Today we have the privilege of holding a conversation with Professor Gavin Wright on his book on the Civil Rights Revolution in the American South, Sharing the Prize. To many of us who came of age before Vietnam (BV), the Civil Rights Movement was a defining moment of moral and political consciousness. I participated in sit-ins in autumn 1960 and spring 1961; in 1963 Gavin was in North Carolina registering black voters. As a nation, the two great Civil Rights laws of 1964 and 1965 represent one of the few things we did right in the past half century, and in this autumn of our discontent, it’s good to remind ourselves that we still may be capable of doing the right thing. But what difference did the Revolution make to the people most directly affected by it?
|By: Knut Saturday October 26, 2013 1:59 pm|
|By: dakine01 Wednesday August 28, 2013 4:38 pm|
Fifty years ago today, August 28, 1963, I was an eleven year old boy. I do not recall if we had started back to school on this date but may well have. As it was, I was no more than a week or so maximum away from being a sixth grader.
|By: Huxley Wednesday July 4, 2012 7:05 pm|
Seven months ago, after the encampments of Occupy Portland were shut down, a 24/7 vigil outside of City Hall was set up to bring light to the ban on camping and Portland’s serious homelessness issues. The Vigil has been occupied all day, all week since that time. For 33 days now Cameron Whitten, a former mayoral candidate and Occupy Portland activist extraordinaire, has been living at the Vigil and partaking in a hunger strike. Read an interview of Whitten from the Portland Mercury here.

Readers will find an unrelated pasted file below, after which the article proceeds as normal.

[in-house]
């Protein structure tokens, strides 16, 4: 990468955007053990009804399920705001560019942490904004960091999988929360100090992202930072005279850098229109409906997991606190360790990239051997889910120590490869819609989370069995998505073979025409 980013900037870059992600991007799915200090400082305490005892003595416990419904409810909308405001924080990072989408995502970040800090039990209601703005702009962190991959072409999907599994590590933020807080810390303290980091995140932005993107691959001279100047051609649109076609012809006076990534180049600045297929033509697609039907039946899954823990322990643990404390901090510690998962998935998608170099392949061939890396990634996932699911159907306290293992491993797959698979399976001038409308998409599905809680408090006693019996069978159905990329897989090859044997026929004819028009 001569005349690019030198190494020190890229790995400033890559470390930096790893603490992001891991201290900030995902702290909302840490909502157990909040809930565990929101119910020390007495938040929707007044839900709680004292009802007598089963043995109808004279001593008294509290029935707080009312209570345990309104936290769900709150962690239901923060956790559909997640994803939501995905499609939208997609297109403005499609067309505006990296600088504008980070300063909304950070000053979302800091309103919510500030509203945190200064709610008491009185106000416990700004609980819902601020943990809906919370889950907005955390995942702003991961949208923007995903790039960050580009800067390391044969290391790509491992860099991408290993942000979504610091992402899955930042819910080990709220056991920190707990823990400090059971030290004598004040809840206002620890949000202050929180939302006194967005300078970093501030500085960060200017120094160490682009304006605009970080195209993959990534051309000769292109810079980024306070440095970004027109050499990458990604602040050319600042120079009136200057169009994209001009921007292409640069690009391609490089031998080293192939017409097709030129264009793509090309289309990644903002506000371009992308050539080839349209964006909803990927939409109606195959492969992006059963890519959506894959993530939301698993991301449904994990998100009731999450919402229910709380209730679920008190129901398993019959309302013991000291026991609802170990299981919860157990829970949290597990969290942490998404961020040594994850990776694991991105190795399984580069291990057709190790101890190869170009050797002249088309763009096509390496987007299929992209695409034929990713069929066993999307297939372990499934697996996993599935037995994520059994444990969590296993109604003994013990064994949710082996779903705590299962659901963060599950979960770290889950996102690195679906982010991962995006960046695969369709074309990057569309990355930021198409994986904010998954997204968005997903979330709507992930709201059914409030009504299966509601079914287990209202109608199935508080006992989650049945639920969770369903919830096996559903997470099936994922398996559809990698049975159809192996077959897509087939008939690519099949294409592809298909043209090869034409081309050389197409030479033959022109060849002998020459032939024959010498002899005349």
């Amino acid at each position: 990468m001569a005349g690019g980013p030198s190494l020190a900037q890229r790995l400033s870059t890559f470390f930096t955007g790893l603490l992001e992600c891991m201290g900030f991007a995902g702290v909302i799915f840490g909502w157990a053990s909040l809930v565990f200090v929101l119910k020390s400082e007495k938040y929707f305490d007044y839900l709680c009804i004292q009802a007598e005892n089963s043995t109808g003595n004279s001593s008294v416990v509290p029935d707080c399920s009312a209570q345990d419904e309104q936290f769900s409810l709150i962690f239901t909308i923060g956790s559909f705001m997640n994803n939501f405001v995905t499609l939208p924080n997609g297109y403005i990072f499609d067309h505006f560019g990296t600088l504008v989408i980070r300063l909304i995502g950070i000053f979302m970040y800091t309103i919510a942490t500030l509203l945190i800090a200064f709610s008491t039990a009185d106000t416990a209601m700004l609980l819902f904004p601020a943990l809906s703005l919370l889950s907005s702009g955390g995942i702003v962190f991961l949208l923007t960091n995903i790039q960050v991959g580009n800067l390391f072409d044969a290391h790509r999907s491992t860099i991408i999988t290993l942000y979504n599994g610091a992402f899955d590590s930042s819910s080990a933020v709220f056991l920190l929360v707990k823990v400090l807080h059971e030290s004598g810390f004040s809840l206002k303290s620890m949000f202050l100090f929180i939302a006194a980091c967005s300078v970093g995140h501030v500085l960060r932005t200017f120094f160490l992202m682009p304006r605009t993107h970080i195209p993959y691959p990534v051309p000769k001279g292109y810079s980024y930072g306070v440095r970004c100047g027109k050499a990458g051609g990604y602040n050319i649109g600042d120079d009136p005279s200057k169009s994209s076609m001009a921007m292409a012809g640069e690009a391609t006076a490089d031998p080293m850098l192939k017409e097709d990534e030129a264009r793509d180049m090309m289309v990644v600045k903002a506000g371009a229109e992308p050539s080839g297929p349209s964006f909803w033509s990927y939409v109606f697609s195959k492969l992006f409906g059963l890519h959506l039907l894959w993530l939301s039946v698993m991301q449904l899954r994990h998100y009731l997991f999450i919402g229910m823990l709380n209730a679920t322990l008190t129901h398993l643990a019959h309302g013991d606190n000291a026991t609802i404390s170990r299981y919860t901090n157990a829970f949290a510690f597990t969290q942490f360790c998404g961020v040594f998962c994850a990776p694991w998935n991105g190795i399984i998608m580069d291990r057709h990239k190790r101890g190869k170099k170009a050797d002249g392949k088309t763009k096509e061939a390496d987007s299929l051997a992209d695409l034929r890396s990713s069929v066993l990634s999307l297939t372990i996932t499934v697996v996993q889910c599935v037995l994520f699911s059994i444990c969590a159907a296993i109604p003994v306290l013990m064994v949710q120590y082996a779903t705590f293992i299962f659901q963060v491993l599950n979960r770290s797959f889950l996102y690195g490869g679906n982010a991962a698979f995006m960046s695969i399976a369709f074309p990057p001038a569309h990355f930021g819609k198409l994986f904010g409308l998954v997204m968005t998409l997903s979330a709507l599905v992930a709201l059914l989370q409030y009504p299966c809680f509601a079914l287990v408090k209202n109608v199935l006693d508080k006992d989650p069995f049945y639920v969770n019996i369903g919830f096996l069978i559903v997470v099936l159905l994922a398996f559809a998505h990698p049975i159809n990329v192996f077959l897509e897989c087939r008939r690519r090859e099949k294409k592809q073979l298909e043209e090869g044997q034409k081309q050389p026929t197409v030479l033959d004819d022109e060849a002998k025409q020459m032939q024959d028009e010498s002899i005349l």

|By: TobyWollin Sunday June 10, 2012 7:30 am|
In our last episode, the Vatican had told US nuns that they’re just spending too much time on the poor. Actually, that is not correct, what the Vatican told them is that because they don’t spend enough time speaking out against abortion, they are not toeing the line of the home office. And Bennie and the Jets have assigned a rather nasty Bishop from Seattle to take over the largest organization of nuns in the US to make sure that they clean up their act.
|By: Jon Walker Tuesday April 10, 2012 7:15 pm|
President Obama has been hammering the so called “Buffett Rule” as a key part of his 2012 campaign and an important way to distinguish himself from Republicans on issues of economic justice and deficit reduction. Obama was in Florida today pushing the Buffett Rule, while his administration released a new report on it. But it wasn’t a priority when the Democrats controlled Congress, and the chances they’ll control it next year are slim.
|By: Peterr Saturday December 24, 2011 9:00 am|
The Smithsonian magazine highlights — and supports — evolution in the cover story of their January issue. Online, they go even further, with additional information and links.
Cue the TheoCon heads exploding in five, four, three . . .
|By: Peterr Saturday October 8, 2011 9:00 am|
Gosh — preachers who have no problem railing about marriage equality and racial issues suddenly fall mute when they ponder preaching about the current economic mess. Can you say “Veal Pen Preacher”? Sure you can . . .
Add in a duplicitous visiting scholar from the Heritage Foundation who thinks Jesus preached predatory capitalism as the way of salvation, and you’ve got a nasty combination.
Whatever your thoughts on religion, that combination is truly toxic.
|By: emptywheel Thursday September 9, 2010 6:05 am|
We’re Americans. We can dismiss the possibility we live in a banana republic as nonsense, right?
|By: Laura Flanders Wednesday May 21, 2008 5:00 pm|
As the Senate Committee on Veterans Affairs was holding a hearing on veterans’ healthcare, we sat down with Iraq vet Kris Goldsmith of Long Island who chose to take his own life rather than be “stop-lossed.” Kris puts a face on the latest, horrific, government statistic, namely, that deaths from suicide may exceed combat deaths among soldiers who’ve served in Afghanistan and Iraq. Watch this interview sitting down, then get up and DO SOMETHING.
|By: Laura Flanders Wednesday May 21, 2008 2:04 pm|
Americans are working more, real wages are going down. American wealth inequality is greater today than in the pre-World War One age we called the Gilded Age. How did it get so lop-sided? We ask our roundtable participants, Ed Ott, Saru Jayaraman, and Tamara Draut.